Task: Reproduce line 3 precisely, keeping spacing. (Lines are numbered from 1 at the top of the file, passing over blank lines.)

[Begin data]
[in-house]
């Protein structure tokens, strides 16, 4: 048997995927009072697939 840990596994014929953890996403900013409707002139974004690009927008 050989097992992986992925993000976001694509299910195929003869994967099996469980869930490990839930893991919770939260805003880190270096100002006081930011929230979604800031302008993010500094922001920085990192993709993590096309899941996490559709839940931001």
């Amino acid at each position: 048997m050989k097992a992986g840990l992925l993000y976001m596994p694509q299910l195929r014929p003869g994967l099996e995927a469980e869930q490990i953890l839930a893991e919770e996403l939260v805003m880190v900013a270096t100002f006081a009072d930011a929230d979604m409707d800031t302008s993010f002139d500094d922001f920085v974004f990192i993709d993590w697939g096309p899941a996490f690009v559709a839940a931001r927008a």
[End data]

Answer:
């Amino acid at each position: 048997m050989k097992a992986g840990l992925l993000y976001m596994p694509q299910l195929r014929p003869g994967l099996e995927a469980e869930q490990i953890l839930a893991e919770e996403l939260v805003m880190v900013a270096t100002f006081a009072d930011a929230d979604m409707d800031t302008s993010f002139d500094d922001f920085v974004f990192i993709d993590w697939g096309p899941a996490f690009v559709a839940a931001r927008a």